whom, she had played In childhood.
They were prosperous and happy.
Three of them lived beside her; and
the contrast between their lot and her
onn made hers appeared still darker.
She began to Imagine that she was for
gotten or slighted by them, and per
haps forsaken by God also, bho did
not know that the blue eyes of one
friend were often red with tears for her;
or that other eyes with jet stronger
sympathy, were kept wakeful the long
night with plans for her; audthat kher
third friend was pleading, with a care
less, money-loving husband, day and
( night, not to fotecloso the mortgago on
her home, bho saw tho clouds that
gathered about her prospects but she
did not see the sunbeam that was al
most ready to dispel them.
The twilight grew deeper and the
north wind moaned more wildly with
out, when suddeuly the door burst open
and ber boys rushed lo, from the pond
where big boys had been teaching tbem
Unwinding tho warm red tippets
from their necks, and pulling th o mit
tens from their benumbed bands, they
began, both at once, telling her of their
great success, and'ot the kindness of
the "big fellows."
When tho light of tho firo fell on tho
mother's face, Oharlie saw traces of her
tears, and going to ber ho pressed har
burning cheeks with his little cold
hands and asked, tenderly, "What alls
you, mother? wcro you too lonely when
we wer out so late?"
"Nomy dear," roplled the lady,
"but I have a heavy care on my heart
to-night, and I could not help crying.,'
"What It Is, mother? Can't I help
you any?" asked the bravo little fel
low. "No, my dear, not In this trouble;
but as you grow older you can help me
a great deal. I mean by ar.d by to
throw off all caro and lean on you
that's when my hatr gets gray and you
area man, you know, my dear."
"I wish I was a man now," cried
tbo boy, stretching himself to his full
height, as if to anticipate the time.
"But what aiade you cry, mother?"
"Charlie, you know there Is a small
mortgage on this place, which I hope to
meet. But I can't do it, and I fear wo
shall looso'our home. It I could keep
that, wo could live with great pru
dence." "I think we can do it some way.
mother dear," said Charlie, passing
one little arm tenderly around her
"But, my dear, It Is nearly a thous
and dollars, and there are only six days
to laise It in."
'Six days, mother," cried the boy.
as his eyes brightened with hope.
"Why, that's a long time to do it lnl
Only think what God did In six days.
He mado the world, and I guess he
can makelthat Utile bit of money In
the same time."
"I know ho can, Charley, you dar
ling boy; and If he does not seo best to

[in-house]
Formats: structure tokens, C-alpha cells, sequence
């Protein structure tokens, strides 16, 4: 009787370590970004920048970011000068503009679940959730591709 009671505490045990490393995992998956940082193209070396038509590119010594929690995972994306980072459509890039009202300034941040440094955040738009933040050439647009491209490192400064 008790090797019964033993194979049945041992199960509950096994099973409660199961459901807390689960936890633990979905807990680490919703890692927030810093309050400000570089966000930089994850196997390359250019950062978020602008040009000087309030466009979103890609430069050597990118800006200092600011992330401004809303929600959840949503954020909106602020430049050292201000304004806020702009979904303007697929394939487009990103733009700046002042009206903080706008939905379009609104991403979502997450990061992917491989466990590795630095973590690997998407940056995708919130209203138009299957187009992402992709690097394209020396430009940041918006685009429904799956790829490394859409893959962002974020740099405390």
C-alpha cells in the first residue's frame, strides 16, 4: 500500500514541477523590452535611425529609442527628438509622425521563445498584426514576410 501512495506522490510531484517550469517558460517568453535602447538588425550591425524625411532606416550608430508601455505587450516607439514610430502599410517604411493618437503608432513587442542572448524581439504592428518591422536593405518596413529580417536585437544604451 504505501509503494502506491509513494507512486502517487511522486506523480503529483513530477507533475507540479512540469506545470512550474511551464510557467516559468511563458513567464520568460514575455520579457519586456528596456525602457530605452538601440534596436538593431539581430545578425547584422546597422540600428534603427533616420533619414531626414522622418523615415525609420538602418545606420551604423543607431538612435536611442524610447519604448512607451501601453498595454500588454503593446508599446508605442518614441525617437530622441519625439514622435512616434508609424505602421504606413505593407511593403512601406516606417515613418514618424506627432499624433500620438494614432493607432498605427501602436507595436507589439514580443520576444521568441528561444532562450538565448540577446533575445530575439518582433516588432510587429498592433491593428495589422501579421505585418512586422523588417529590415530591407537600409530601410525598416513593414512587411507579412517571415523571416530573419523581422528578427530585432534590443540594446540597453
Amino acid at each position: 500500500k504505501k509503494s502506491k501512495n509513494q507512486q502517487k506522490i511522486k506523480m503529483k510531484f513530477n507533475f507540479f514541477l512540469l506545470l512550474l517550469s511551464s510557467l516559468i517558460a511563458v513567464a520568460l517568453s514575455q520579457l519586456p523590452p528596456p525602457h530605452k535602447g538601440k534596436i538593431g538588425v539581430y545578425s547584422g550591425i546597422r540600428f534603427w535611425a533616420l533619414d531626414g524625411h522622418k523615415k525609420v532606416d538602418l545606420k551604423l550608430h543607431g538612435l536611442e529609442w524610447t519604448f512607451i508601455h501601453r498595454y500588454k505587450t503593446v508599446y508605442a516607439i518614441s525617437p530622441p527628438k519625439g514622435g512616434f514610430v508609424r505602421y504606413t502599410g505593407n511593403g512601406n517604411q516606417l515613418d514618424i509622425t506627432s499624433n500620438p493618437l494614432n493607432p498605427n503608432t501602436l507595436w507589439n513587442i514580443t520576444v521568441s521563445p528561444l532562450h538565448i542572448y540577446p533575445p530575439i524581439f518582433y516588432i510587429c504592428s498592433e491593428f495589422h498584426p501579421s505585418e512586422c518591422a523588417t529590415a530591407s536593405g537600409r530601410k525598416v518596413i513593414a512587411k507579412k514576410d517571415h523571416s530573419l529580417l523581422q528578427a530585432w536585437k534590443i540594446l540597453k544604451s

do It, and we hove to leave our home,
I will thank him that he has left mo my
boys. I canf bear any poverty and
cares with you to help and comfort me,
my bravo boy; I will trust the"God'who
madenwholo world in six days, and
bellevo that ho will do what is best for
us in this matter.
That evening the three early frton'ds
of this widow were sitting together at
tea with their husbands, talking of her.
The gentleman who held the mortgage
which was to be paid In elx days, noia
tightly all he owned.
"Suppose,; said one of tho others,
we Just divide that thousand among
us, and let tho family keep their home?"
Tho owner of the mortgage looked
up and started. "Whatl give her tho.
thousand dollars outright?" he asked.,
"Yes, why not? God has spared us,
to our families, who might bavo been aa
she Is to-night.' ' i . n
After a moment's pause, lha weolwivK.
replied, "Well, that plan never entered
my head, while ,Ive been wondering
how she would pay itl It's an awful
sum to give away, but I declare I'll
give up ono-thlrd of It, If you two will
pay the two-thirds."
His wife, whose heart 'Was aching
for her friend, was amazed at this sud
den freak of generosity, and exclaimed.
"O, I thank you. mora than I can tell,
and I propose to savo that sum to you
In some way this very yearl"
Before "six days" had passed, that
widow was In possession of her home.
as well as having new faith In her early
He who made the world tn six days
had, as Charley said he would, "mado
that little bit of money;" and what was
far more a miracle, be had ;drawn It'
easily from a heart usually shut against
all appeals for aid.
When some great mountain In our
path Is to bo leveled, and the time seems
wholly too short for the work, let us
remember this sweet boy's words of
cheer, and take courage.
"Would my little Ezra' asked a
fond mother, "like to be a missionary,
and go preachnd to the psor .suffering,
little heathen?" Tears bright, pearly
drops of feeling glistered In little
Ezra's eyes as he muttered : "No, I
wouldn't; but I'd like to be on the
perllce long enough to put a tin roof on
the lummax that stuck shoemaker's
wax on the seat to-day. You hear
It Is a strango fact that wise men
learn more from fools than fools do.
from wise men.